The new DWP website enables people to search a database of more than 320,000 pension scheme administrators. https://www.gov.uk/find-pension-contact-details
Figures from The Pensions Regulator (TPR) show 469 auto-enrolment compliance notices were issued to employers between July and September 2015.
A compliance notice is issued under section 35 of the Pensions Act 2008 to remedy a contravention of one or more auto-enrolment employer duty provision
The latest number is almost quadruple that for the previous quarter. In addition, during the last quarter TPR issued 85 unpaid contributions notices, 107 fixed penalty notices of £400, and two escalating penalty notices carrying a daily fine of between £50 and £10,000 – bringing the total of escalating penalty notices issued to seven.
Full article www.payrollworld.com
A complete list of all tax changes that took place on April 6 has been published on the gov.uk website.
Acting as a useful checklist, the following tax changes came into effect on Monday 6 April 2015:
- Individuals over the age of 55 have flexible access to their defined contribution pension savings
- The Income Tax Personal Allowance increases to £10,600
- The higher rate income tax threshold increases to £42,385
- The new Marriage Allowance comes into effect
- The starting rate of savings income tax reduces from 10% to 0% for savings up to £5,000
- The cash ISA limit increases to £15,240
- Child Trust Funds can now be transferred into Junior ISAs
- Spouses can now inherit their deceased partner’s ISAbenefits
- If an individual dies before the age of 75, they can now pass on their unused defined contribution pension savings free of income tax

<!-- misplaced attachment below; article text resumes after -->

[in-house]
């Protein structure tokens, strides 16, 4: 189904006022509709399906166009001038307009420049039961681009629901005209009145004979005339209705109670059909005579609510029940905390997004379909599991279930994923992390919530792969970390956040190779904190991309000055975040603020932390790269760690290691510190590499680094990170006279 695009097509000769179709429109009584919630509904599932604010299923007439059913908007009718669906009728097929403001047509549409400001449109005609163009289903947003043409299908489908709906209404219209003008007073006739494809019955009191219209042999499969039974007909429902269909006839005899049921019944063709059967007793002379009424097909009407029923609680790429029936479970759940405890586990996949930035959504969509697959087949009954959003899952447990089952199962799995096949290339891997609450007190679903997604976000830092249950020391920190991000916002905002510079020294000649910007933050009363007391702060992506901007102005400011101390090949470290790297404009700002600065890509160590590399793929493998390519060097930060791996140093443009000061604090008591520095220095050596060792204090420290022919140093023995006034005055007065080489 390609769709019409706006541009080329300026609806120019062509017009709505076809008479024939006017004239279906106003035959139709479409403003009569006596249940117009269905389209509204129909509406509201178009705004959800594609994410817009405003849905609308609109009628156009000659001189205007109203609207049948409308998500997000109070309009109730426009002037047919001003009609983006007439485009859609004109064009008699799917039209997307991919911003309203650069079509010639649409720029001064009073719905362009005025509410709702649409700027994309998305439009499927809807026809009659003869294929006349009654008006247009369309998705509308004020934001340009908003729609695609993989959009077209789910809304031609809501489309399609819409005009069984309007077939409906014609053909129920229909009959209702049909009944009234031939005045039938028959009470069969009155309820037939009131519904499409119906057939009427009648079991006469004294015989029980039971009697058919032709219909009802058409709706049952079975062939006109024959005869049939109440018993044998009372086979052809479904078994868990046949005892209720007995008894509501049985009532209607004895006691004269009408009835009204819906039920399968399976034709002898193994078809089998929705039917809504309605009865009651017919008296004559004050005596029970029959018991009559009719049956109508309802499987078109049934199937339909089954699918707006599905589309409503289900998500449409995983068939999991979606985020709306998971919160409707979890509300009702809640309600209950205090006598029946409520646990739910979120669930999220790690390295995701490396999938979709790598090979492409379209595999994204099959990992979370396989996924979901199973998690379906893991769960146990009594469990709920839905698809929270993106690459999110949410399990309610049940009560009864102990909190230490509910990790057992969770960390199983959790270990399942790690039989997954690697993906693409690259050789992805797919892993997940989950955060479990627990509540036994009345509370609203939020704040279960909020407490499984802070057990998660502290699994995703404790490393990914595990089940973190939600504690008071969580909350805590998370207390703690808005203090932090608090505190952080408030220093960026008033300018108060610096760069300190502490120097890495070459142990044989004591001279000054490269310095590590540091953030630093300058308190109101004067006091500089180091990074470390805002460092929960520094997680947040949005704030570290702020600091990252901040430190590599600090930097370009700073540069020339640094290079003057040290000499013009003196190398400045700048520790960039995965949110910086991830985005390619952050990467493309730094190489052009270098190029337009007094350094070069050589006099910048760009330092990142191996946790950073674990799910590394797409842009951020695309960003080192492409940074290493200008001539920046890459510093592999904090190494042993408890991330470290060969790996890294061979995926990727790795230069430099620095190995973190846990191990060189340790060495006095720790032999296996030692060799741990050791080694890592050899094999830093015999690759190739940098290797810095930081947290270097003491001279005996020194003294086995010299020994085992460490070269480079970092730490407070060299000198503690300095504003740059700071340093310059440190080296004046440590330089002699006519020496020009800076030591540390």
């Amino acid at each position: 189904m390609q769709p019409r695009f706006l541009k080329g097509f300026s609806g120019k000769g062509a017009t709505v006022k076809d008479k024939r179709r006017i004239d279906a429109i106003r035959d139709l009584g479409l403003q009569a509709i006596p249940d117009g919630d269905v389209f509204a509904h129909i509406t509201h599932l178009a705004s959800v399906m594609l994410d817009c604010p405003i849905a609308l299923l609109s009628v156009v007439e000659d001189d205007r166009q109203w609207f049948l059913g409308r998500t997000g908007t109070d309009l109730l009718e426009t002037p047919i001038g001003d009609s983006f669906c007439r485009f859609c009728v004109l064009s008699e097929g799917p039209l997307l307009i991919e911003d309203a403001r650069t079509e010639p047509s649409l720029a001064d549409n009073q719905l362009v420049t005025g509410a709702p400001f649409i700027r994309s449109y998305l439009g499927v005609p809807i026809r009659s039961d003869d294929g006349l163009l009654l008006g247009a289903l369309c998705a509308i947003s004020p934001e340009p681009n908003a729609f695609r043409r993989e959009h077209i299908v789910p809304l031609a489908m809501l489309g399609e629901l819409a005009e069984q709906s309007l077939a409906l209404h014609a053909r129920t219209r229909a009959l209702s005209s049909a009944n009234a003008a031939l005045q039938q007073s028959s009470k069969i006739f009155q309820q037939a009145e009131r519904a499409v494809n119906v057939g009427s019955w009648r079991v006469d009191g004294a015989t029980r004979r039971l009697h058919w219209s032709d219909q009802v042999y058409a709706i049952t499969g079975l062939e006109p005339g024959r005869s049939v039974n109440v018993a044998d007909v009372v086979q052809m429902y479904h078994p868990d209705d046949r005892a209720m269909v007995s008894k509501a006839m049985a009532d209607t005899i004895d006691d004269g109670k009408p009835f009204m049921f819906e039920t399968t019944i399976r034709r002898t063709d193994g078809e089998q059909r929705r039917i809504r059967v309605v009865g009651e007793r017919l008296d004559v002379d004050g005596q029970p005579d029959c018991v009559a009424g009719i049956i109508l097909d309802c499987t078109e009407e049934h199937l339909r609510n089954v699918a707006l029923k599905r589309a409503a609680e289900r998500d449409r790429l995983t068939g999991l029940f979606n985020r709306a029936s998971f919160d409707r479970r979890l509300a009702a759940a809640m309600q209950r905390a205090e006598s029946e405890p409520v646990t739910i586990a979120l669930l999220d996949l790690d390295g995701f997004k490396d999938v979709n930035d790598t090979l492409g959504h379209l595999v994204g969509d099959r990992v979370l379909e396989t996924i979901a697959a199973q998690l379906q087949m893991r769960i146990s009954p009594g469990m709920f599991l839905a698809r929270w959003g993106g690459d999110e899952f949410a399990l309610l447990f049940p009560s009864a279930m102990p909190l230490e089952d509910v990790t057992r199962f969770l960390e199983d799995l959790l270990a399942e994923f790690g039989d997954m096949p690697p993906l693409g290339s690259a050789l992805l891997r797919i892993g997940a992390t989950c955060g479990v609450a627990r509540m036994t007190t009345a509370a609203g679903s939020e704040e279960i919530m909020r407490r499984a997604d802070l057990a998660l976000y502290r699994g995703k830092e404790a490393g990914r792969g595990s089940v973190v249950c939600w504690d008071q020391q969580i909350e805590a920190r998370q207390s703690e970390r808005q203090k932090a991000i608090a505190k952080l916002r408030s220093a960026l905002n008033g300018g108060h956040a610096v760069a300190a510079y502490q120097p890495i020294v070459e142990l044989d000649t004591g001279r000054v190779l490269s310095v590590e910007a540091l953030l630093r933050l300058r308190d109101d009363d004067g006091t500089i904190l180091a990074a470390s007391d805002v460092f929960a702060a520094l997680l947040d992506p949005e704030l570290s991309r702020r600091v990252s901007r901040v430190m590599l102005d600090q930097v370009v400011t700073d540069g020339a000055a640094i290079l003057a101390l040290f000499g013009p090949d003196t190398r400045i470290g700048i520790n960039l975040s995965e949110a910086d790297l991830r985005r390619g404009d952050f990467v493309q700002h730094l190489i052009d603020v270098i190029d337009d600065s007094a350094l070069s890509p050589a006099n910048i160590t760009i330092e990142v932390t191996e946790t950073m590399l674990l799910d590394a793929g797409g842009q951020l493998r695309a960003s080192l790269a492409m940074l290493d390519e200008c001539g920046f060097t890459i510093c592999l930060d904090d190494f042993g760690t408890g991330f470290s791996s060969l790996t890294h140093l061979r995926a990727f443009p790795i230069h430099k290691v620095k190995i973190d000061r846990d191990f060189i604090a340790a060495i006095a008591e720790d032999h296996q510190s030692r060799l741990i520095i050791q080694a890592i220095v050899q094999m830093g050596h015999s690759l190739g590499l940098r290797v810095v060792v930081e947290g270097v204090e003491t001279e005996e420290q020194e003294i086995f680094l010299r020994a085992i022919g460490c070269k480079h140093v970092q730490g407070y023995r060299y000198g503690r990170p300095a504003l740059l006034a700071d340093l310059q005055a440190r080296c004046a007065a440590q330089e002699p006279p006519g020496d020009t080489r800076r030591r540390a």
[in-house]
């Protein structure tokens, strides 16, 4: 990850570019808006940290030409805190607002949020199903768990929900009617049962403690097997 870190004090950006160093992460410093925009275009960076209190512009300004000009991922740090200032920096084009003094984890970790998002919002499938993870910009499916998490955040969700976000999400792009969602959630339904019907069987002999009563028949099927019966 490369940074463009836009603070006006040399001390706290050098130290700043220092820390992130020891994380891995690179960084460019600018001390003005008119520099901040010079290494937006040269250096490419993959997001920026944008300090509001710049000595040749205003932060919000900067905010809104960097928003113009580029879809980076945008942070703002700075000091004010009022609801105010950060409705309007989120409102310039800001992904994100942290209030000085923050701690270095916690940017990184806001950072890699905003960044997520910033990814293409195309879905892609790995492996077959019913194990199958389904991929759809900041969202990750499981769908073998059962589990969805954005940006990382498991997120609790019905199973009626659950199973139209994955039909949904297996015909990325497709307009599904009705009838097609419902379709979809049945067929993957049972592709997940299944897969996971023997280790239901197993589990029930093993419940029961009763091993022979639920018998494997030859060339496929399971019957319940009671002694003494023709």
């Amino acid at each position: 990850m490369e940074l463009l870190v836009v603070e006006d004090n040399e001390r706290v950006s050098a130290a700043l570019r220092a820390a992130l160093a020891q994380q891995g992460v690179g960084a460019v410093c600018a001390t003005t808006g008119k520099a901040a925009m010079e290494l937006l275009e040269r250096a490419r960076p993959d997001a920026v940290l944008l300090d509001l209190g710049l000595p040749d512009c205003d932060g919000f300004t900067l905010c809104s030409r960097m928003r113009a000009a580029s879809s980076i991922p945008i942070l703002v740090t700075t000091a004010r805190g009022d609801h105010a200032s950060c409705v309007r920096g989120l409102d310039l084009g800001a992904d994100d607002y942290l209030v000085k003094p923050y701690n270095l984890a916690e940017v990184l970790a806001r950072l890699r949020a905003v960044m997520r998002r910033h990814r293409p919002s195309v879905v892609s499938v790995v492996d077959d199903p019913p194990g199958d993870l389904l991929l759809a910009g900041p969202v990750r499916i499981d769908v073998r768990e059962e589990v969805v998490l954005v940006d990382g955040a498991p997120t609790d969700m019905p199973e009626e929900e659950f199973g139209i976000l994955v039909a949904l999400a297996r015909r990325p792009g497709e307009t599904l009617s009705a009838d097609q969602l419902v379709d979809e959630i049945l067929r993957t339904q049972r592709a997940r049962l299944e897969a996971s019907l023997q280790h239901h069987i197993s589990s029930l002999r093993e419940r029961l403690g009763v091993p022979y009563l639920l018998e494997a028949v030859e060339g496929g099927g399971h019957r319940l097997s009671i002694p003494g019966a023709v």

- Beneficiaries of individuals who die under the age of 75 with a joint life or guaranteed term annuity can now receive any future payments from such policies free of income tax
- Employers will no longer have to pay employer NICs for employees under the age of 21
- Class 2 NICs for the self-employed can now be collected through Self-Assessment
- The Employment Allowance extends to include people employing care and support workers to look after themselves or family members
- A new annual remittance basis charge of £90,000 is introduced for non-domiciled individuals who have been resident in the UK in at least 17 of the last 20 years, and the charge paid by non-domiciled individuals who have been resident in the UK in at least 12 of the last 14 years has increased from £50,000 to £60,000
- Non-UK resident individuals, trusts, personal representatives and narrowly controlled companies are now subject to Capital Gains Tax on gains accruing on the disposal of UK residential property
- Capital Gains Tax annual exemption amount has increased to £11,100
- The Capital Gains Tax charge on disposals of properties liable to ATED extends to cover residential properties worth £1 million – £2 million
- The requirement that 70% of Seed Enterprise Investment Scheme money must be spent before EIS or VCT funding can be raised is removed
- The Fuel Benefit Charge multiplier for both cars and vans increases by RPI
- The Van Benefit Charge increases by RPI – in 2015-16 the Van Benefit Charge rate paid by zero emission vans is 20% of the rate paid by conventionally fuelled vans
- Tax Credit payments are stopped in-year where, due to a change in circumstances, a claimant has already received their full annual entitlement